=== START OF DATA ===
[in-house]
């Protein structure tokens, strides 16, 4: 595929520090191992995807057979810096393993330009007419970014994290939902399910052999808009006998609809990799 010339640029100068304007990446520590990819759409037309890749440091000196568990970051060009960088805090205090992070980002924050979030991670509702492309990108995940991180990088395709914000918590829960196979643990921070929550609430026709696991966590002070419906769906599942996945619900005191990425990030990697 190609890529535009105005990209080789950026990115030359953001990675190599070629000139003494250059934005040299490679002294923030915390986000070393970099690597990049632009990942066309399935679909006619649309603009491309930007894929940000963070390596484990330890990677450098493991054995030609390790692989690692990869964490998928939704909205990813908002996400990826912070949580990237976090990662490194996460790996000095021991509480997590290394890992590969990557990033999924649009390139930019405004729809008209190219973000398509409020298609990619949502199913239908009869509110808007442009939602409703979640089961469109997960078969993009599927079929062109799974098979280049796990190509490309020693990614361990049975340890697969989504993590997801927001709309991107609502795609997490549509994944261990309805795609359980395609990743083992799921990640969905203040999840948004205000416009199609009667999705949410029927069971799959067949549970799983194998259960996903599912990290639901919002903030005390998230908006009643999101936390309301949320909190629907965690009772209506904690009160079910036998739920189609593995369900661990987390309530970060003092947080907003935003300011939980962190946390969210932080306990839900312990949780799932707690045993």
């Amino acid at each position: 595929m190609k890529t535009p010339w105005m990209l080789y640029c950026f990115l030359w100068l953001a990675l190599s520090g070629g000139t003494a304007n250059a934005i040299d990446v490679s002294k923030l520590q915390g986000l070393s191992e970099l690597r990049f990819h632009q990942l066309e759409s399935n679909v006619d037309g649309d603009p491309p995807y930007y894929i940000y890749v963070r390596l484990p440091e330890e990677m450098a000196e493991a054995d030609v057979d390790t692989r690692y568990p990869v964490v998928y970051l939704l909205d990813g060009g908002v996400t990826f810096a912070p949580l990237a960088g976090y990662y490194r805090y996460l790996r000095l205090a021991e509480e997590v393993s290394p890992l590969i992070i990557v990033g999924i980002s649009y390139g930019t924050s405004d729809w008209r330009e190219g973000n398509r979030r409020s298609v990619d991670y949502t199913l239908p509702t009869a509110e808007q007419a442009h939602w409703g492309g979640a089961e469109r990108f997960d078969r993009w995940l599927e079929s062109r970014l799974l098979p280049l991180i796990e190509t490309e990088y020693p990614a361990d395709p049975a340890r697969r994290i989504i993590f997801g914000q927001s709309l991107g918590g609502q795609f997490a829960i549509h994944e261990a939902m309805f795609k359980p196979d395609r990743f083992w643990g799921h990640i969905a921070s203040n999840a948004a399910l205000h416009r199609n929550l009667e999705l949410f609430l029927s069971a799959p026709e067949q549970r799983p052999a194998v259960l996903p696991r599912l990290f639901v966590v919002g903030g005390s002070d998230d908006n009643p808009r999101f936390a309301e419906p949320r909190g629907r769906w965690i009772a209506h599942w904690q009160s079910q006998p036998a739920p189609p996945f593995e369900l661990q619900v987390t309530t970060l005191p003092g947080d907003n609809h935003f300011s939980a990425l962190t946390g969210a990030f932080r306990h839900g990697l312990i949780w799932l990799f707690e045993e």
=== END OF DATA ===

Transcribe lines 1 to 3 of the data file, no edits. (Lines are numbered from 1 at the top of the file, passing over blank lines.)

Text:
[in-house]
């Protein structure tokens, strides 16, 4: 595929520090191992995807057979810096393993330009007419970014994290939902399910052999808009006998609809990799 010339640029100068304007990446520590990819759409037309890749440091000196568990970051060009960088805090205090992070980002924050979030991670509702492309990108995940991180990088395709914000918590829960196979643990921070929550609430026709696991966590002070419906769906599942996945619900005191990425990030990697 190609890529535009105005990209080789950026990115030359953001990675190599070629000139003494250059934005040299490679002294923030915390986000070393970099690597990049632009990942066309399935679909006619649309603009491309930007894929940000963070390596484990330890990677450098493991054995030609390790692989690692990869964490998928939704909205990813908002996400990826912070949580990237976090990662490194996460790996000095021991509480997590290394890992590969990557990033999924649009390139930019405004729809008209190219973000398509409020298609990619949502199913239908009869509110808007442009939602409703979640089961469109997960078969993009599927079929062109799974098979280049796990190509490309020693990614361990049975340890697969989504993590997801927001709309991107609502795609997490549509994944261990309805795609359980395609990743083992799921990640969905203040999840948004205000416009199609009667999705949410029927069971799959067949549970799983194998259960996903599912990290639901919002903030005390998230908006009643999101936390309301949320909190629907965690009772209506904690009160079910036998739920189609593995369900661990987390309530970060003092947080907003935003300011939980962190946390969210932080306990839900312990949780799932707690045993």
């Amino acid at each position: 595929m190609k890529t535009p010339w105005m990209l080789y640029c950026f990115l030359w100068l953001a990675l190599s520090g070629g000139t003494a304007n250059a934005i040299d990446v490679s002294k923030l520590q915390g986000l070393s191992e970099l690597r990049f990819h632009q990942l066309e759409s399935n679909v006619d037309g649309d603009p491309p995807y930007y894929i940000y890749v963070r390596l484990p440091e330890e990677m450098a000196e493991a054995d030609v057979d390790t692989r690692y568990p990869v964490v998928y970051l939704l909205d990813g060009g908002v996400t990826f810096a912070p949580l990237a960088g976090y990662y490194r805090y996460l790996r000095l205090a021991e509480e997590v393993s290394p890992l590969i992070i990557v990033g999924i980002s649009y390139g930019t924050s405004d729809w008209r330009e190219g973000n398509r979030r409020s298609v990619d991670y949502t199913l239908p509702t009869a509110e808007q007419a442009h939602w409703g492309g979640a089961e469109r990108f997960d078969r993009w995940l599927e079929s062109r970014l799974l098979p280049l991180i796990e190509t490309e990088y020693p990614a361990d395709p049975a340890r697969r994290i989504i993590f997801g914000q927001s709309l991107g918590g609502q795609f997490a829960i549509h994944e261990a939902m309805f795609k359980p196979d395609r990743f083992w643990g799921h990640i969905a921070s203040n999840a948004a399910l205000h416009r199609n929550l009667e999705l949410f609430l029927s069971a799959p026709e067949q549970r799983p052999a194998v259960l996903p696991r599912l990290f639901v966590v919002g903030g005390s002070d998230d908006n009643p808009r999101f936390a309301e419906p949320r909190g629907r769906w965690i009772a209506h599942w904690q009160s079910q006998p036998a739920p189609p996945f593995e369900l661990q619900v987390t309530t970060l005191p003092g947080d907003n609809h935003f300011s939980a990425l962190t946390g969210a990030f932080r306990h839900g990697l312990i949780w799932l990799f707690e045993e």